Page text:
51. Long the woman, | linen-decked, pondered,–
–Young she was,– | and weighed her words:
“For my sake now | shall none unwilling
Or loath to die | her life lay down.
52. “But little of gems | to gleam on your limbs
Ye then shall find | when forth ye fare
To follow me, | or of Menja’s wealth.
53. “Sit now, Gunnar! | for I shall speak
Of thy bride so fair | and so fain to die;
Thy ship in harbor | home thou hast not,
Although my life | I now have lost.
54. “Thou shalt Guthrun requite |
more quick than thou thinkest,
Though sadly mourns | the maiden wise
Who dwells with the king, | o’er her husband dead.
55. “A maid shall then | the mother bear;
Brighter far | than the fairest day
Svanhild shall be, | or the beams of the sun.
56. “Guthrun a noble | husband thou givest,
Yet to many a warrior | woe will she bring,
Not happily wedded | she holds herself;
Her shall Atli | hither seek,
(Buthli’s son, | and brother of mine.)
57. “Well I remember | how me ye treated
When ye betrayed me | with treacherous wiles;
Lost was my joy | as long as I lived.
58. “Oddrun as wife | thou fain wouldst win,
But Atli this | from thee withholds;
Yet in secret tryst | ye twain shall love;
She shall hold thee dear, | as I had done
If kindly fate | to us had fallen.
59. “Ill to thee | shall Atli bring,
When he casts thee down | in the den of snakes.
60. “But soon thereafter | Atli too
His life, methinks, | as thou shalt lose,
(His fortune lose | and the lives of his sons;)
Him shall Guthrun, | grim of heart,
With the biting blade | in his bed destroy.
52. No gap indicated in the manuscript; many editions place it between lines 3 and 4. Menja’s wealth: gold; the story of the mill Grotti, whereby the giantesses Menja and Fenja ground gold for King Frothi, is told in the Grottasongr.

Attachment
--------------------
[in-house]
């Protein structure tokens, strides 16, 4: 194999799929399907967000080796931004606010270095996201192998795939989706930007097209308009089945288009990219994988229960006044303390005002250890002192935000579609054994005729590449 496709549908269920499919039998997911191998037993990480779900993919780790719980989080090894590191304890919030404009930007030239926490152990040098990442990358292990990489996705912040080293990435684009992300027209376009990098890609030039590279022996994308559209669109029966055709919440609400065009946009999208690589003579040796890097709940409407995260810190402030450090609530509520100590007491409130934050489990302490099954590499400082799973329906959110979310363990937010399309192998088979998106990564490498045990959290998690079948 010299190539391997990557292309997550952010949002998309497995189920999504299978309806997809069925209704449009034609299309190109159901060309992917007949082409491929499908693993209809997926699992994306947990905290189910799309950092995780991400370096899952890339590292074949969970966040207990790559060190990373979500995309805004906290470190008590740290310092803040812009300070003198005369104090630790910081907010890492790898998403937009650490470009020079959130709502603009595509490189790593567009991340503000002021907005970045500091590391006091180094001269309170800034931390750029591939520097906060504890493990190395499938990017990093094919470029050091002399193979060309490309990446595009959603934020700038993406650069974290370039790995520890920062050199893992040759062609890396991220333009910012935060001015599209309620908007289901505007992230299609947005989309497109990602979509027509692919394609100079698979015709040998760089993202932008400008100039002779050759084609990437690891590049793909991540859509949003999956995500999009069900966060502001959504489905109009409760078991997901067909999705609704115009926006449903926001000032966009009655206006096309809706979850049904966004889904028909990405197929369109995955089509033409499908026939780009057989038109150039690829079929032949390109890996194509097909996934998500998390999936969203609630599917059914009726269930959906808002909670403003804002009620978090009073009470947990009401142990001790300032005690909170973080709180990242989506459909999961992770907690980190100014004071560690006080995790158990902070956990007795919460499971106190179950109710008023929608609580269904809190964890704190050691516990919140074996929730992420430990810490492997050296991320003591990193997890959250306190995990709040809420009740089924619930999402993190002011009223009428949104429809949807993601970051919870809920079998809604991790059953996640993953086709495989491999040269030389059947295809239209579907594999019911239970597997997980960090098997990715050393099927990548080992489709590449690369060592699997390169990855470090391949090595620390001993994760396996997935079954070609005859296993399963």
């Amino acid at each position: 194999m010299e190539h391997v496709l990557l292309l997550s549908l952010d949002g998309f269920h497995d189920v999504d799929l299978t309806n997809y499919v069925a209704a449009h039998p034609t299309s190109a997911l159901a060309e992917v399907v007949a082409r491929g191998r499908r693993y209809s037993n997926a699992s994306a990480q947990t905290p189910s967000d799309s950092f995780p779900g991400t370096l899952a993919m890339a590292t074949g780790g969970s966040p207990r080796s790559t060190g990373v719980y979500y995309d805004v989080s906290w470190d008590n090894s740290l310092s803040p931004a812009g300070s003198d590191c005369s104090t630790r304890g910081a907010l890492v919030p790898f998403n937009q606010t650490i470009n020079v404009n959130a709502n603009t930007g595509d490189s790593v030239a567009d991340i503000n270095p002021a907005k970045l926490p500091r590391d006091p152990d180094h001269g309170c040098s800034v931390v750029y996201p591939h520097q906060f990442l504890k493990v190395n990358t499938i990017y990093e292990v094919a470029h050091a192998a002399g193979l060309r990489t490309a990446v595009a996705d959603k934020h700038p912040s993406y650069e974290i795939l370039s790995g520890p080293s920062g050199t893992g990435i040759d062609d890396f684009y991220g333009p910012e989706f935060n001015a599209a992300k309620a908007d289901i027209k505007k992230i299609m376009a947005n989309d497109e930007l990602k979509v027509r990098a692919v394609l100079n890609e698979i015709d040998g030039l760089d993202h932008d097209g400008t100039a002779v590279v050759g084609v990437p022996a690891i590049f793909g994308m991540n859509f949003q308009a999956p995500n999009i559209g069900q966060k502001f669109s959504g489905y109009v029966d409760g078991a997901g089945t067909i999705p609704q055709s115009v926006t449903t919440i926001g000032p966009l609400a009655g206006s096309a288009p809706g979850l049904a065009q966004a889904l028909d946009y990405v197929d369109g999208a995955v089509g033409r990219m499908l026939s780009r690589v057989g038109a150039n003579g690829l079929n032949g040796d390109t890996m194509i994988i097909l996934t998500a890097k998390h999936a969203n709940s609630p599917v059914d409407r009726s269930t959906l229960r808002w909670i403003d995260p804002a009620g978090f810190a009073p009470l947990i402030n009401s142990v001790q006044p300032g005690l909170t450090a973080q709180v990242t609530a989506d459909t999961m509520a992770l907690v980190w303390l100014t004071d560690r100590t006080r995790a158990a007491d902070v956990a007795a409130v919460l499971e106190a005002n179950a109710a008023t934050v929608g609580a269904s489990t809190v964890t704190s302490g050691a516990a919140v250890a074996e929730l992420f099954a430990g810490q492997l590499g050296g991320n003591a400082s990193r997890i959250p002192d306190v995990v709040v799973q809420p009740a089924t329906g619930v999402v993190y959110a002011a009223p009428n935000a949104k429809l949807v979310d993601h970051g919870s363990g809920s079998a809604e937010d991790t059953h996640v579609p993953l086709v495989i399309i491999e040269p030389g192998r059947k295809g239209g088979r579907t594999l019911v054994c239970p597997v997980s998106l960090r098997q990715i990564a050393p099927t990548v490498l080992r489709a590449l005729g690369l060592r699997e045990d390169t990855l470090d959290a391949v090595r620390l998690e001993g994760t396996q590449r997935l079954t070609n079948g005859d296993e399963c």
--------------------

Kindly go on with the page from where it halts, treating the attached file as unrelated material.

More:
53. With this stanza begins Brynhild’s prophesy of what is to befall Gunnar, Guthrun, Atli, and the many others involved in their fate. Line 3 is a proverbial expression meaning simply “your troubles are not at an end.”
54. No gap is indicated in the manuscript; one suggestion for line 2 runs: “Grimhild shall make her | to laugh once more.” Gering: suggests a loss of three lines, and joins lines 3-4 with stanza 55.
55. Probably a line has been lost from this stanza. Grundtvig adds as a new first line: “Her shalt thou find in the hall of Half.” Some editions query line 3 as possibly spurious. Svanhild: the figure of Svanhild is exceedingly old. The name means “Swan-Maiden-Warrior,” applying to just such mixtures of swan-maiden and Valkyrie as appear in the Völundarkvitha. Originally part of a separate tradition, Svanhild appears first to have been incorporated in the Jormunrek (Ermanarich) story as the unhappy wife of that monarch, and much later to have been identified as the daughter of Sigurth and Guthrun, thus linking the two sets of legends.
56. Line 2 in the original is almost totally obscure. Line 4 should very possibly precede line 2, while line 5 looks like an unwarranted addition.
57. This stanza probably ought to follow stanza 53, as it refers solely to) the winning of Brynhild by Gunnar and Sigurth. Müllenhoff regards stanzas 54-56 as interpolated. The manuscript indicates no gap after line 3.”
58. Stanzas 58-59 seem to be the remains of two stanzas, but the Volsungasaga paraphrase follows closely the form here given. Line 3 may well be spurious; line 5 has likewise been questioned. Oddrun: this sister of Atli and Brynhild, known mainly through the Oddrunargratr, is a purely northern addition to the cycle, and apparently one of a relatively late date. She figures solely by reason of her love affair with Gunnar.
59. Possibly two lines have been lost; many editions combine the two remaining lines with lines 1-3 of stanza 60. Concerning the manner of Gunnar’s death cf. Drap Niflunga.
60. Line 3 may well be spurious, as it is largely repetition. The manuscript has “sofa” (“sleep”) in place of “sona” (“sons”), but the Volsungasaga paraphrase says clearly “sons.” The slaying of Atli by Guthrun in revenge for his killing of her brothers is told in the two Atli lays. The manuscript marks line 4 as the beginning of a new stanza, and some editions make a separate stanza out of lines 4-5, or else combine them with stanza 61.